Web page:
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Seniha BASARAN (1) [iD], Serap SIMSEK YAVUZ (1) [iD], Betul SADIC COPUR (1) [iD], Asiye YIR (1) [iD], Atahan CAGATAY (1) [iD], Oral ONCUL (1) [iD], Halit OZSUT (1) [iD], Haluk ERAKSOY (1) [iD]
(1) Istanbul University, Istanbul Faculty of Medicine, Department of Infectious Diseases and Clinical Microbiology, Istanbul, Turkey
ORCID IDs of the authors: S.B. 0000-0002-3402-2510; S.S.Y. 0000-0002-4675-169X; B.S.C. 0000-0001-5534-1388; A.Y. 0000-0001-9473-5099; A.C. 0000-0002-3051-8199; O.O. 0000-0002-1681-1866; H.O. 0000-0002-5222-9320; H.E. 0000-0002-5790-0806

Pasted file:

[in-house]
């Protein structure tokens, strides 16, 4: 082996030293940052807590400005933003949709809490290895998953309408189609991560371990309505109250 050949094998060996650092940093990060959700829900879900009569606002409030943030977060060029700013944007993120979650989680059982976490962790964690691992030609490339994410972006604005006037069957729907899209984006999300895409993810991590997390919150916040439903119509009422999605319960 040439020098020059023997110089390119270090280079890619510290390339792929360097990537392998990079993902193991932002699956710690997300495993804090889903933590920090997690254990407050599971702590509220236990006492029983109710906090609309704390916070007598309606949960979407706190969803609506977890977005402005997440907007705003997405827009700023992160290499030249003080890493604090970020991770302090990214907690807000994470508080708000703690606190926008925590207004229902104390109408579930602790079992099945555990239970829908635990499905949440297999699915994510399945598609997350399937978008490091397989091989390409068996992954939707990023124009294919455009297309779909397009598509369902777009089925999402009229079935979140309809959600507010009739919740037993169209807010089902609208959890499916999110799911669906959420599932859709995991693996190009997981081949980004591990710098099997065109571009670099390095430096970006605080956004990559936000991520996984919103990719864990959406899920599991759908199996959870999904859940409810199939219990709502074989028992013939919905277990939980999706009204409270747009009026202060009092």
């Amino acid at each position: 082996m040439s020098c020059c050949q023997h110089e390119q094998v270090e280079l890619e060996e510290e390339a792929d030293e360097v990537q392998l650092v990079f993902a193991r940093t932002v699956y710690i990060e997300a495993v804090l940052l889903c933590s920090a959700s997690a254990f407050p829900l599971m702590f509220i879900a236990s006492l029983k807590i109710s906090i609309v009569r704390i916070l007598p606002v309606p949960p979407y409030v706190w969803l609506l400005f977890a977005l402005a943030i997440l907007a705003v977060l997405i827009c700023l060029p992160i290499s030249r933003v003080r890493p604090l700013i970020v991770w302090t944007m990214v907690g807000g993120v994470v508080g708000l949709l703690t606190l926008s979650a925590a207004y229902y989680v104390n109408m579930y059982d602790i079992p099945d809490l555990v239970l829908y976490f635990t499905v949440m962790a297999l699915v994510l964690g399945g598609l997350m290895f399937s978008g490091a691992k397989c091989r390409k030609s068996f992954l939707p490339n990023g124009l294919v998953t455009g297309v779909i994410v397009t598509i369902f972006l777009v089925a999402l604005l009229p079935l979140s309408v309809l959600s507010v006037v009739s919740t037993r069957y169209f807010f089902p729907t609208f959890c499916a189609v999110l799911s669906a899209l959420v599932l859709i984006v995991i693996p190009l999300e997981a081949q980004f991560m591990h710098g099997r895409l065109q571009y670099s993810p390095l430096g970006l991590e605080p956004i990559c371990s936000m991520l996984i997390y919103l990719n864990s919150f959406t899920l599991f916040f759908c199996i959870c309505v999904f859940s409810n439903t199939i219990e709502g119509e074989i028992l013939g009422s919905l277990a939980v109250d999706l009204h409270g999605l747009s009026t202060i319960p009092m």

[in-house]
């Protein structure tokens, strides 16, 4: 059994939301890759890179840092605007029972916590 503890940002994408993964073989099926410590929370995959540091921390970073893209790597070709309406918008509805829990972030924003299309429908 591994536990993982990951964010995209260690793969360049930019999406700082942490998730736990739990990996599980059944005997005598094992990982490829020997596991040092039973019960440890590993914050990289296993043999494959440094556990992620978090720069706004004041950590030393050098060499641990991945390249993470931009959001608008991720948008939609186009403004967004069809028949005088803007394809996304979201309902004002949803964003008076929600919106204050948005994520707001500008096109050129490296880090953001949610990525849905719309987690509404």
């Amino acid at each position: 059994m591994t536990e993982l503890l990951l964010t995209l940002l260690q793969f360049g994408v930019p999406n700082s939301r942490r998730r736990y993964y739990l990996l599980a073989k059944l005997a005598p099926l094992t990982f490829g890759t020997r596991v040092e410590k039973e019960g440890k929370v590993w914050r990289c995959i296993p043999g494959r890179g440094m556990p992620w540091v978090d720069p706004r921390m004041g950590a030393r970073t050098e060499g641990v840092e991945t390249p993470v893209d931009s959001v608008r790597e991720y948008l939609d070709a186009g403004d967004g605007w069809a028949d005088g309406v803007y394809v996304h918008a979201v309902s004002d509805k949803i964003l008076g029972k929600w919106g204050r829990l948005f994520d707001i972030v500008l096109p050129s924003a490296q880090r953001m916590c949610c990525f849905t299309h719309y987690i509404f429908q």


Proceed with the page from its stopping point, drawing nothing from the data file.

Cite this article as: Basaran S, Simsek-Yavuz S, Sadic-Copur B, Yir A, Cagatay A, Oncul O, Ozsut H, Eraksoy H. Analysis of risk factors for mortality in methicillin-sensitive staphylococcus aureus bacteraemia: cefazolin is associated with better outcome. J Ist Faculty Med 2019;82(3):131-8. doi: 10.26650/IUITFD.2019.0009
Corresponding author/Iletisim kurulacak yazar: email@example.com
Submitted/Basvuru: 22.01.2019 * Accepted/Kabul: 26.03.2019 * Published Online/Online Yayin: 29.04.2019